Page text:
> Spring puts on a blooming show

Spring puts on a blooming show

Curator manager Michael Elgey said lots of visitors love to get selfies with the paper daisies. “People are kneeling in them, and on the pathways, and taking the photos from below,” he said.

It takes 18 months to prepare each spring paper daisy show, an increasingly popular attraction since the flowers, native to Western Australia, were first planted in 1996.

Across the garden, wattles, grevillea, native lilac and flame trees are also flowering.

Paper daisy varieties at the Australian Botanic Garden, Mount Annan.

Paper daisy varieties at the Australian Botanic Garden, Mount Annan.Credit:Wolter Peeters

At the Blue Mountains Botanic Garden in Mount Tomah, they’re blowing a bulb; more than 150,000 flowers are blooming there.

“You’ve got the cherry blossoms, hyacinths everywhere, 150,000 daffodils and 5500 tulips are just coming out,” said a spokesperson.

Daffodils in bloom at the Blue Mountains Botanic Garden in Mount Tomah.

Daffodils in bloom at the Blue Mountains Botanic Garden in Mount Tomah.Credit:Wolter Peeters

In Sydney, the sweet peas are part of the largest trial of their kind in a botanic garden. Burton said the purpose was to see which do best in Australian conditions while testing a range of support structures for climbers. They also wanted to test varieties that bloom earlier than others.

As for which ones are doing best? The final results aren’t in yet, but Burton says she judges the sweet peas by scent. Her vote for the best sweet pea went to Enigma, supplied by New Zealand’s Dr Keith Hammett. It was also the tallest so far, with beautiful pale pink to white flowers.

Gawler Warrior by Tasmanian company Australian Sweet Pea Specialists was also growing vigorously. It has deep mauve, sweetly scented flowers. Mr Fothergrills’ Harbinger was the best of the bi-colour flowers.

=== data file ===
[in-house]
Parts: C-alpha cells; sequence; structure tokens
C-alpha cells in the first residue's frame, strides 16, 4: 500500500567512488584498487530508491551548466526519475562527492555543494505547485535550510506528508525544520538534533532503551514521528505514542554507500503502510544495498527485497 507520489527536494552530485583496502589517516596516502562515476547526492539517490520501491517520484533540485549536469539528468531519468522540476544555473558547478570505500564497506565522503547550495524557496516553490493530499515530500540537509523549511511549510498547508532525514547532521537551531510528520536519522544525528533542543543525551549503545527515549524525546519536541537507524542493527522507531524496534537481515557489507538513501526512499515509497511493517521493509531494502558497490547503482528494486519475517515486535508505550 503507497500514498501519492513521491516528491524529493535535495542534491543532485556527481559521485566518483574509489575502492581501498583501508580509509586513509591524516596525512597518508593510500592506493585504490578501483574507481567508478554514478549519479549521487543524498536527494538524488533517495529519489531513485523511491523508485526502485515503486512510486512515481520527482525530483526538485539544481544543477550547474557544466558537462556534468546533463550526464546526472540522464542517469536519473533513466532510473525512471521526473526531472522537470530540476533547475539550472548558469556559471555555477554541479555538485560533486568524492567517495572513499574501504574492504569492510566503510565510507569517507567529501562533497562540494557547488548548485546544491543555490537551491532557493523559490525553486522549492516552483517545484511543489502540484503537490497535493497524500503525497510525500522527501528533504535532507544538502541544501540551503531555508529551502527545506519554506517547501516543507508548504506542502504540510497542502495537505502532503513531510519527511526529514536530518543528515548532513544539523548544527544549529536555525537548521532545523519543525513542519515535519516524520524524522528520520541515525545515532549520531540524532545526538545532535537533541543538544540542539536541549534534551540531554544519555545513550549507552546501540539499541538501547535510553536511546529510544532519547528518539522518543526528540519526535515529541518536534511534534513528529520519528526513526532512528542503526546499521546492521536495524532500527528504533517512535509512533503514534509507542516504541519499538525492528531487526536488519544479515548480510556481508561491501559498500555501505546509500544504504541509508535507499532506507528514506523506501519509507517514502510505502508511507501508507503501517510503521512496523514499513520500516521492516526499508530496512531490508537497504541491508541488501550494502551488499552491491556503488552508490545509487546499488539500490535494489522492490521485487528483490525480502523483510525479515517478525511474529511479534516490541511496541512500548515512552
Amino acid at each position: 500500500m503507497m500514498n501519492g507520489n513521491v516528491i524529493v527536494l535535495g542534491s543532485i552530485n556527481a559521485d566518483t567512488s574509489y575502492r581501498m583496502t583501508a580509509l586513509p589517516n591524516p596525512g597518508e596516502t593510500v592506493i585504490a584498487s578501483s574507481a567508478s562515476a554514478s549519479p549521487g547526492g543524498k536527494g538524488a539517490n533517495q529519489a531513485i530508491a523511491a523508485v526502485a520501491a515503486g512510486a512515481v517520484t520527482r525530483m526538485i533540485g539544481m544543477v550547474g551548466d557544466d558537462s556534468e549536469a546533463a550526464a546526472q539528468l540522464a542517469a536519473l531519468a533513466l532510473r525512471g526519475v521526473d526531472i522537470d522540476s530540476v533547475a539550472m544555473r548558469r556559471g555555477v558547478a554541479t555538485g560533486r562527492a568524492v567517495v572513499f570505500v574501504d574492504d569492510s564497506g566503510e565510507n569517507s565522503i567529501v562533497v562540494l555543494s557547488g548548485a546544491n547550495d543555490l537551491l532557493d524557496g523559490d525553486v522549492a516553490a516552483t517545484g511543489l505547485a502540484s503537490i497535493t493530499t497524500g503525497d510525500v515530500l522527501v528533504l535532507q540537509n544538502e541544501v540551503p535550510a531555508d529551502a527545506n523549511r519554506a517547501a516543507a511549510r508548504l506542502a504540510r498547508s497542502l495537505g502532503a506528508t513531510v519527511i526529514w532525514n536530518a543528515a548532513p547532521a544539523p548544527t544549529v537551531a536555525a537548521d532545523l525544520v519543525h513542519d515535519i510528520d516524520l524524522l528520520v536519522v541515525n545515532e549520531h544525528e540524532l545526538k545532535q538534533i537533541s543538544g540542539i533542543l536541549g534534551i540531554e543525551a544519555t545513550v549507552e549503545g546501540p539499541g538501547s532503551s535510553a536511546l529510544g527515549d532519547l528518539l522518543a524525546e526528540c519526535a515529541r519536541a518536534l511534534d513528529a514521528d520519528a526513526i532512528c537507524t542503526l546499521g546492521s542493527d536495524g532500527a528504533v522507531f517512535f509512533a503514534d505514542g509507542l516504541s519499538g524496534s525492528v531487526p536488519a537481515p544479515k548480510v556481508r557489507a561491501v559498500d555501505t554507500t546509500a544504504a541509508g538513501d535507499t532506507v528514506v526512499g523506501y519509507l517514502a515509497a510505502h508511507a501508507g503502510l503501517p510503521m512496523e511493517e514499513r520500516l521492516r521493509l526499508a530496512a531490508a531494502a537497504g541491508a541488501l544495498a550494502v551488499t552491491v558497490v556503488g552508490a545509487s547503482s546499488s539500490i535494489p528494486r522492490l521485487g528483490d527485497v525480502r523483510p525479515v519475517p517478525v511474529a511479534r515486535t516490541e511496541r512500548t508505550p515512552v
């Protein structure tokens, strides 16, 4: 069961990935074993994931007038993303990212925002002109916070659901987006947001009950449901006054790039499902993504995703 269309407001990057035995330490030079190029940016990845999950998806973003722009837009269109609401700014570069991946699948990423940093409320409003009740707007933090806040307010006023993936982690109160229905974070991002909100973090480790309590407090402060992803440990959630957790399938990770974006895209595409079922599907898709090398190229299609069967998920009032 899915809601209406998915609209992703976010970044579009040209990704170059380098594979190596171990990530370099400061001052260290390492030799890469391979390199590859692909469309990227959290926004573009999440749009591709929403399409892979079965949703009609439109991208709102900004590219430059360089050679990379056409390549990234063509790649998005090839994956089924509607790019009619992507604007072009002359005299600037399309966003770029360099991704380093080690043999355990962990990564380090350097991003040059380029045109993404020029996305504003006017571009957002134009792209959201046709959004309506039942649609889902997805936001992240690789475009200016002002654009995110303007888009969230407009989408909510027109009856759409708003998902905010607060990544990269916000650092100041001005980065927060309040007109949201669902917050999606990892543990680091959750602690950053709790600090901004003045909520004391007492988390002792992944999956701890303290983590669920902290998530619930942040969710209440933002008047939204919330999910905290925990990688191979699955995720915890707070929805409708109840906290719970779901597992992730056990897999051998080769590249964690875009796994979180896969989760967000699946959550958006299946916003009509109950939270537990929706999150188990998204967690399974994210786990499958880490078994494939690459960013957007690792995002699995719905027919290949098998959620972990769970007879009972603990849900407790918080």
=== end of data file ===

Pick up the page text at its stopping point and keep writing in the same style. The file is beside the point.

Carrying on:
Australian Sweet Pea Specialist provided about half of the cultivars – short-day varieties that required only 10 hours of sunlight instead of 12 to activate flowering.


Owner Kerin-Lea Hall said these short-day cultivars would flower two to three weeks sooner than other varieties.

“It is important that sweet peas grown in warmer areas have finished flowering by the time humidity sets in,” she wrote on the company’s blog.

“Sweet peas will develop powdery mildew if grown in humid conditions. These are also the best varieties for cut flowers as they have stems around 30cm in length. The horticulturists were very impressed with our seeds, especially when they got 100 per cent germination.”

Spring gardens putting on a blooming show

  • Royal Botanic Gardens in Sydney, Mount Annan and Mount Tomah
  • The Leura Gardens Festival runs from Saturday, October 1, to Tuesday, October 4
  • Floriade in Canberra continues until Sunday, October 16
  • Tulip Top Gardens outside Canberra is open daily
  • Wisteria is blooming at Muston Park in Chatswood
  • Pearl Beach Arboretum
  • EG Waterhouse National Camellia Gardens, Caringbah South
  • Wollongong Botanic Garden
  • Ku-ring-gai Wildflower Garden

A cultural guide to going out and loving your city. Sign up to our Culture Fix newsletter here.

Leave a Comment